When to start renal replacement therapy in patients with AKI has been a serious and incompletely answered question for as long as dialysis has been available to treat it. The seriousness of this disorder derives from its frequency, associated mortality, and cost. The JAMA contains a new study, Effect of Early vs Delayed Initiation of Renal Replacement Therapy on Mortality in Critically Ill Patients With Acute Kidney Injury. A single center study of patients treated at University Hospital Münster, Germany. 231 critically ill patients were randomly divided into two groups: “Early (within 8 hours of diagnosis of KDIGO stage 2; n = 112) or delayed (within 12 hours of stage 3 AKI or no initiation; n = 119) initiation of RRT.” [The awkward sentence is, as indicated, a quotation.] In addition to the usual criteria for the diagnosis of AKI, the patients had to have a plasma concentration of >150 ng/mL of neutrophil gelatinase–associated lipocalin, a marker of presence and severity of AKI not currently used in routine practice.
The key finding is displayed in the figure below. Accordingly, the authors of this paper conclude: “Among critically ill patients with AKI, early RRT compared with delayed initiation of RRT reduced mortality over the first 90 days. Further multicenter trials of this intervention are warranted.” They also cautiously state: “Although a large mortality difference was detected, this was not a multicenter trial, and as with many single-center studies, the observed effect size is likely inflated. Furthermore, larger trials are needed because small trials cannot avoid small baseline differences. Another limitation of this study is the limited generalizability, because almost all patients recruited were surgical patients…an adequately powered multicenter trial is needed to confirm our results and establish the best time point for the initiation of RRT in critically ill patients with AKI.”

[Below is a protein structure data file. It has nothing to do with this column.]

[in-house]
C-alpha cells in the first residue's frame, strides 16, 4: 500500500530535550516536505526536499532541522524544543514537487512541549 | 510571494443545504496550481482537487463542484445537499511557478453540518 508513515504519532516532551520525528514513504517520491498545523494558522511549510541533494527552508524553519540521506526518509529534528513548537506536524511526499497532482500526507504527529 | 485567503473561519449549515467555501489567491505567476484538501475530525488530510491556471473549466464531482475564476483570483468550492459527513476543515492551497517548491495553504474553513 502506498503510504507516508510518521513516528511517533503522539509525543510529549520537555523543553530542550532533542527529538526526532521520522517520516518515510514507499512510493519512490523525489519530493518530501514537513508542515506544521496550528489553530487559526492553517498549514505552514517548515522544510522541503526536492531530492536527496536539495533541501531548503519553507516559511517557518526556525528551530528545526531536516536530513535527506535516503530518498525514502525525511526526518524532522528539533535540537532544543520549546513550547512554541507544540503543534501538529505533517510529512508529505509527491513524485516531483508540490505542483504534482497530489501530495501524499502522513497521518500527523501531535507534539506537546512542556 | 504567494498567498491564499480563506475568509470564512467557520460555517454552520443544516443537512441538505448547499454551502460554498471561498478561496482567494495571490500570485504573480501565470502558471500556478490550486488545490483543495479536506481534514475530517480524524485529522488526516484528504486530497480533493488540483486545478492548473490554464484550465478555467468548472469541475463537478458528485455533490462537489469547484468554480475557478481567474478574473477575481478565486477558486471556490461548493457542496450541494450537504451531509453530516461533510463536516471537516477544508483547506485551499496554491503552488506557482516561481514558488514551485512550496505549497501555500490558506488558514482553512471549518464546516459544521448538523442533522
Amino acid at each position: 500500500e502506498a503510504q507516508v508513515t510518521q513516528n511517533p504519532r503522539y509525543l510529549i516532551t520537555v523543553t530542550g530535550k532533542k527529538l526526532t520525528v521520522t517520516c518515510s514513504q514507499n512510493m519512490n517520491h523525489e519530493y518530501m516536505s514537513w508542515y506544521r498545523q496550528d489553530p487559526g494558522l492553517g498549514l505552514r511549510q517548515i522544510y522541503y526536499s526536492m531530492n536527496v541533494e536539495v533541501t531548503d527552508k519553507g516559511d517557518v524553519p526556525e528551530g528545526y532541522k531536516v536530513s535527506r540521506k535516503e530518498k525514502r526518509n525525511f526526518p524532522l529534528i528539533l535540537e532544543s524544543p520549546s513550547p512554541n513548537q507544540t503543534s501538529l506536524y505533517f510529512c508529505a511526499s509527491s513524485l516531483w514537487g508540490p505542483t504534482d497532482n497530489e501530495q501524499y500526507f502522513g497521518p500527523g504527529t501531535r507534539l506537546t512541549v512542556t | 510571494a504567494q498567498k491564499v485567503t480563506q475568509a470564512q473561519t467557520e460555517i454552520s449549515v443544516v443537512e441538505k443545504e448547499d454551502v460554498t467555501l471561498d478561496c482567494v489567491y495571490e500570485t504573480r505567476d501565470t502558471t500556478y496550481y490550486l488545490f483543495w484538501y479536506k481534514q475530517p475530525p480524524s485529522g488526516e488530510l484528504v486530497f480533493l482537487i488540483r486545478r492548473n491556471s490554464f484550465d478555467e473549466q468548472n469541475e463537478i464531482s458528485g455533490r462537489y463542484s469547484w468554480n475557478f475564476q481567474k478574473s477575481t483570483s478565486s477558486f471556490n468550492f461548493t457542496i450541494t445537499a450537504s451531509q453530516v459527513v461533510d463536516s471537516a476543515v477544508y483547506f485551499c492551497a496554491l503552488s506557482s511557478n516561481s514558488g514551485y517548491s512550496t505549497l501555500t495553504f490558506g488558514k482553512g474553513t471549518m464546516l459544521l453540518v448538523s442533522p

An editorial that accompanies this study is impressed by the remarkable results of this and an earlier study of patients undergoing coronary interventions, in whom hemofiltration and saline infusion delivered before and after radiocontrast exposure were compared. Mortality was 2% in the former group compared to 14% in the latter. The editorialists seem to take the view that while evidence continues to accumulate that early dialysis for patients with AKI is efficacious, the absence of multi-center controlled studies prevents them from recommending this practice – ie, this is too good to be true. Of course, early dialysis for AKI has long been employed by nephrologists for these patients and likely will continue to be so used until convincing evidence against this therapy appears. It very probable that this is not too good to be true.